Edit: Oops, our replies crossed. I saw it's a project, ... anyway my offer still holds, but you will have to do some thinking.
    Last edited by Wim; 02-24-09 at 11:22.
    With kind regards . . . . . SQL Server 2000/2005/2012
    Wim

    Grabel's Law: 2 is not equal to 3 -- not even for very large values of 2.
    Pat Phelan's Law: 2 very definitely CAN equal 3 -- in at least two programming languages

  5. #5
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    I think you need to outline your business requirements, as this will affect the design. For example, there was no mention of route planning in post #1, and you mention attractions in paragraph 2 of post #2.

    One thing - are you sure there isn't a web service you can consume for much of this?
    Testimonial:
    pootle flump
    ur codings are working excelent.

  6. #6
    Join Date
    Feb 2009
    Posts
    8
    hi,

    thanks wim, sound good pointers there, pootle flump the basic requirements are as follows,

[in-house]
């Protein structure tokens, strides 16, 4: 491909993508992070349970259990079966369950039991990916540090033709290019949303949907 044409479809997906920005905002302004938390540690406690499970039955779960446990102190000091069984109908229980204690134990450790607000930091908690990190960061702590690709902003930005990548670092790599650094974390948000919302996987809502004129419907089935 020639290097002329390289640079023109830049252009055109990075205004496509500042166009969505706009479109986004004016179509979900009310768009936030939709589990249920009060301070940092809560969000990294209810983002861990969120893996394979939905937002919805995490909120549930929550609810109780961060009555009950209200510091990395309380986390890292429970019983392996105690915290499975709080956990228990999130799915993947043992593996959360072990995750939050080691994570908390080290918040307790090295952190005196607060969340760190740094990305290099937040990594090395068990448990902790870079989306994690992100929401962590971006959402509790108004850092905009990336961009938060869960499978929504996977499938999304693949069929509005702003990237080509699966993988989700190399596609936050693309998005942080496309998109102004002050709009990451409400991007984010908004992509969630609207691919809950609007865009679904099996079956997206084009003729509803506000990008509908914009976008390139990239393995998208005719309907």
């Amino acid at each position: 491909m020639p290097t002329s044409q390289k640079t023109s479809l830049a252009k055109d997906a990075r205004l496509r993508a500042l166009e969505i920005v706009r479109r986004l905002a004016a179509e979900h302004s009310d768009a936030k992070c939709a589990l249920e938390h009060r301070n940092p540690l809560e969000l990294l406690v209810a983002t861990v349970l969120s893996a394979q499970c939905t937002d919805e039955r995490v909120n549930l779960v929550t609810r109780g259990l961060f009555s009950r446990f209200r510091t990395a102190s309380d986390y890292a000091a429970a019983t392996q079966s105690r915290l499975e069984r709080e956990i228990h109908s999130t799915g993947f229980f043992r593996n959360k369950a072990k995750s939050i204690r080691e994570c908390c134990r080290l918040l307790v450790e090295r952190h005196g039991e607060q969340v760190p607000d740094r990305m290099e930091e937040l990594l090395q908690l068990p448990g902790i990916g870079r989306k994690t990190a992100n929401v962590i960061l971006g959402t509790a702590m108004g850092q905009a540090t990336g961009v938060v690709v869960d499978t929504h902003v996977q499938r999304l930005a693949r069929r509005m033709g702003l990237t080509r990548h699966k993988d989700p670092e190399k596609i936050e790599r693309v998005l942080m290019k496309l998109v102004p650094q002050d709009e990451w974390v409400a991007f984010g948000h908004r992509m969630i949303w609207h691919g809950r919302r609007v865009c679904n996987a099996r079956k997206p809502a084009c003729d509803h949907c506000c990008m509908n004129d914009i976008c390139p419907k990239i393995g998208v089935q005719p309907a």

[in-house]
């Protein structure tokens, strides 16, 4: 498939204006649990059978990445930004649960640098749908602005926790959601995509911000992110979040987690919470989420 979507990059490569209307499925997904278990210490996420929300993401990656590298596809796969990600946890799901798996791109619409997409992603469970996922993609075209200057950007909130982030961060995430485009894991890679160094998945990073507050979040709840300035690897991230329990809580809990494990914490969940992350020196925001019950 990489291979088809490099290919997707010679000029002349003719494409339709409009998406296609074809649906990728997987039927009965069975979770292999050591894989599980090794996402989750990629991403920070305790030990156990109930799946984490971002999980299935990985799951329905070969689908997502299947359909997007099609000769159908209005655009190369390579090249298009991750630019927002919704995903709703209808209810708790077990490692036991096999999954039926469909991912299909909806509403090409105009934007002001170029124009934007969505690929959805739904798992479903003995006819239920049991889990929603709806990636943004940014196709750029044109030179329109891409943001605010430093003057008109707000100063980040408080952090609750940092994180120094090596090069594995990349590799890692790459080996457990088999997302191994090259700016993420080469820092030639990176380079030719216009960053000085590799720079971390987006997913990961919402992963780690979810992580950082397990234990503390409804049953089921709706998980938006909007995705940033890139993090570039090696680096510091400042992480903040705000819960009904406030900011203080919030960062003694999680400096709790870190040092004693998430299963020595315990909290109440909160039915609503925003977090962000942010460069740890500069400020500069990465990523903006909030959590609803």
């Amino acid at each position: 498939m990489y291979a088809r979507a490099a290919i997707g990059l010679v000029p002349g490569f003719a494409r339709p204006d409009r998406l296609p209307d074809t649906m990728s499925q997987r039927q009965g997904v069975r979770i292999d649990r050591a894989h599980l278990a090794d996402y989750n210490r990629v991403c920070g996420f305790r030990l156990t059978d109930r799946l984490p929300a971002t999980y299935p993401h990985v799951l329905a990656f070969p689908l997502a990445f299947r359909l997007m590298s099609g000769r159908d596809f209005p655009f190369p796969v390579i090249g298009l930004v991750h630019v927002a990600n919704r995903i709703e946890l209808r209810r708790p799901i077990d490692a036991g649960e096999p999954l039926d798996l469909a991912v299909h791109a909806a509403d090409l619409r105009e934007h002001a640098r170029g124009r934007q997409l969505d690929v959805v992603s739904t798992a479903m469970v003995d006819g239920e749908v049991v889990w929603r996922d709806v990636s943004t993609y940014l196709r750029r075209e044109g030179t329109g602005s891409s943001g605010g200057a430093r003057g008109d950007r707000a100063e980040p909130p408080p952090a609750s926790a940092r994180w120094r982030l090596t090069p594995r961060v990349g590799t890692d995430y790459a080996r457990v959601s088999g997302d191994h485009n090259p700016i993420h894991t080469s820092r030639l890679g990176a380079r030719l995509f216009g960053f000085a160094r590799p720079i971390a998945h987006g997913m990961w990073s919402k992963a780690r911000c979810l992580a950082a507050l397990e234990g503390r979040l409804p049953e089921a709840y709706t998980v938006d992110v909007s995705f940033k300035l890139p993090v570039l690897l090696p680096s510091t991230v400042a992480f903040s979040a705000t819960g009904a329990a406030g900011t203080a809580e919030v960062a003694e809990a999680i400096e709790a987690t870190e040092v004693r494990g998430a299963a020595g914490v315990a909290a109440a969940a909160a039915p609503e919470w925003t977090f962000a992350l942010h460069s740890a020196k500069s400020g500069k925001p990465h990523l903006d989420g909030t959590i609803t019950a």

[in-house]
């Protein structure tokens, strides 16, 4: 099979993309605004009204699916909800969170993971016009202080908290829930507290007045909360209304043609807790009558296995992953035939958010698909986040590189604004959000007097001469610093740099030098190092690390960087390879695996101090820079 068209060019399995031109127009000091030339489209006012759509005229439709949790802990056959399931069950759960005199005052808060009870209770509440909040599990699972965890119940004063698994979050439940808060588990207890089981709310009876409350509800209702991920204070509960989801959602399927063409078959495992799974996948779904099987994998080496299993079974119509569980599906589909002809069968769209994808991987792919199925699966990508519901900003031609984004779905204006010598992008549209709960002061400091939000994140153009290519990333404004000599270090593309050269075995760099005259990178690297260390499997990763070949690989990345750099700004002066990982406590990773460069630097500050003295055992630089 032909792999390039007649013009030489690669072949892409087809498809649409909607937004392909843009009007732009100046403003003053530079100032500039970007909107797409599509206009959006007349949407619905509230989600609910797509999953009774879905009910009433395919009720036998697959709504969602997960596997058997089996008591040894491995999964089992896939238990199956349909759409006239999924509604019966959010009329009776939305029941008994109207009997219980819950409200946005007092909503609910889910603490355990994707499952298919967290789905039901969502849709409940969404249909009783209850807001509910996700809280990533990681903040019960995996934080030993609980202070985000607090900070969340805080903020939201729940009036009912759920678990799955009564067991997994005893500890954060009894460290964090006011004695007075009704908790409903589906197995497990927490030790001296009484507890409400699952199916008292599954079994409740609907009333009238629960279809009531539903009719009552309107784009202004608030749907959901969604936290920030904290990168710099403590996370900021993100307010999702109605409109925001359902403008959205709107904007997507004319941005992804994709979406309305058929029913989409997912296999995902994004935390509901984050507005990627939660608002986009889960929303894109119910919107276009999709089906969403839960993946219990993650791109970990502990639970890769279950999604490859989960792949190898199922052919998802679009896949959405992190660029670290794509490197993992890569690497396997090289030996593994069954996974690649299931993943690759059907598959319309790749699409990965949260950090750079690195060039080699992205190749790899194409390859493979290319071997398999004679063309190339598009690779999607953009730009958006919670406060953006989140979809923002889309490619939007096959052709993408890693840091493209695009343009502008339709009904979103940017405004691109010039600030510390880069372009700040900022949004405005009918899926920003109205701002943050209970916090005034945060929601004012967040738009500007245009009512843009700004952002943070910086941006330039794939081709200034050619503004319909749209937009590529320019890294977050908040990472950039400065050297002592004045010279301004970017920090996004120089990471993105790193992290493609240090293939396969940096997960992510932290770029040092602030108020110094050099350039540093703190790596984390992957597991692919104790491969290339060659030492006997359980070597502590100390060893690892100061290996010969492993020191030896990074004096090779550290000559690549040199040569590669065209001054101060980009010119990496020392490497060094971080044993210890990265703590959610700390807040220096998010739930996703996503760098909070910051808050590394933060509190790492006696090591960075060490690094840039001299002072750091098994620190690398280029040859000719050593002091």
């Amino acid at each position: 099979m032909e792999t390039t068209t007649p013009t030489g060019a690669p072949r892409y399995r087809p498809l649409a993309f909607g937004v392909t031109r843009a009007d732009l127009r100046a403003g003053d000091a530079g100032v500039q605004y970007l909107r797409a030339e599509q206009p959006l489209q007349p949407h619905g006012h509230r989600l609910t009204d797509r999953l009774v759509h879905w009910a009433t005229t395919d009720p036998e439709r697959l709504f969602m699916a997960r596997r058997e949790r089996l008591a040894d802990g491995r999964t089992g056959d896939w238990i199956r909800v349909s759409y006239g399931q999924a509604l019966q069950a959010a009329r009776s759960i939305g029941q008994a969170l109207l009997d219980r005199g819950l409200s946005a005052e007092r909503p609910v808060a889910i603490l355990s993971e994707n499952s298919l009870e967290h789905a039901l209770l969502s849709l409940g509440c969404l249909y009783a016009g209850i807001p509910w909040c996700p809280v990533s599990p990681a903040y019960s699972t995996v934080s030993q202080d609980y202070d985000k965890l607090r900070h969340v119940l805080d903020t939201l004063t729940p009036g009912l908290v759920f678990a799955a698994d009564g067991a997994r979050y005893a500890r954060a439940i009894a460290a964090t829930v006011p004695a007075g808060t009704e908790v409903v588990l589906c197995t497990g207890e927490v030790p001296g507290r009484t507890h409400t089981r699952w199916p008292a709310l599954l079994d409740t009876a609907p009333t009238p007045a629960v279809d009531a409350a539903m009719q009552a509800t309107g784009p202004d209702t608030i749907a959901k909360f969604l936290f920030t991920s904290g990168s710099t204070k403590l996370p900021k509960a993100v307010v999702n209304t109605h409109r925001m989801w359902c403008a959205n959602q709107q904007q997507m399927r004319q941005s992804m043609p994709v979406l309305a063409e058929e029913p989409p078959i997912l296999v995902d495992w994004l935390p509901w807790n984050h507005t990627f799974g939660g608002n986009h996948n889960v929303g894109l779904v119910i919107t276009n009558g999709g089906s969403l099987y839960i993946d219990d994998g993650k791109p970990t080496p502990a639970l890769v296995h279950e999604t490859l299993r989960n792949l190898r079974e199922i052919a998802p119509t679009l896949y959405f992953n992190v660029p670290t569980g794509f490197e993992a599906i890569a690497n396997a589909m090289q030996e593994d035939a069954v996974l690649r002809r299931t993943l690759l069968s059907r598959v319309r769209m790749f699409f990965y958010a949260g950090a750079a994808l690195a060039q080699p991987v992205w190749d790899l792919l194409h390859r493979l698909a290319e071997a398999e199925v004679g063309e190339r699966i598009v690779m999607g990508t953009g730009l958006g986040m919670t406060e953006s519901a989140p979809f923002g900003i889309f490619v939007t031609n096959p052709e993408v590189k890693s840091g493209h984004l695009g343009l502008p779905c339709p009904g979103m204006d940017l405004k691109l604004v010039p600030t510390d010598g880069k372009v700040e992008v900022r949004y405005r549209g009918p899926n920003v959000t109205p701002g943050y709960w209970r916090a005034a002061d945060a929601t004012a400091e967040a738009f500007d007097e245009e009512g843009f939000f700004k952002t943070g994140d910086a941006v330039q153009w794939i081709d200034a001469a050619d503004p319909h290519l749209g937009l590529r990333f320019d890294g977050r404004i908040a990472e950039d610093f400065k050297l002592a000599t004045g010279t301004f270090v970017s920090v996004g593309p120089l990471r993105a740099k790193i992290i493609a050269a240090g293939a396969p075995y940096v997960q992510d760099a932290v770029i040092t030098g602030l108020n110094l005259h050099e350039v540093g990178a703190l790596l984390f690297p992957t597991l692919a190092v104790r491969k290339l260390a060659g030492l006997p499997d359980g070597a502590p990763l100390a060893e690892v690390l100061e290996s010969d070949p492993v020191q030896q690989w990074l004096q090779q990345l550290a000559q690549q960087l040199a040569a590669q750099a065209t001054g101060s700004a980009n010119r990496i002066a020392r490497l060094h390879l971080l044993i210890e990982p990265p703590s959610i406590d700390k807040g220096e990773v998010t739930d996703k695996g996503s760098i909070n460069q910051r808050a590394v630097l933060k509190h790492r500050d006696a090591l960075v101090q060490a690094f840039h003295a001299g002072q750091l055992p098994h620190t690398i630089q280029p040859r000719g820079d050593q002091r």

the basic rules are as follows,

    1.) start line to use,
    2.) interchange stations
    3.) nearest end station on a particular line
    4.) time taken to walk from the tube station to the attraction
    5.) total time taken to travel to the attraction, allowing on average 2 minutes for a train to travel between adjacent stations, 10 minutes to change tube lines at an interchange station
    6.) Information for wheel-chair travellers (if requested)

    cheers

  7. #7
    Join Date
    Nov 2004
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    Provided Answers: 4
    1.) start line to use
    I think should read "start station to use".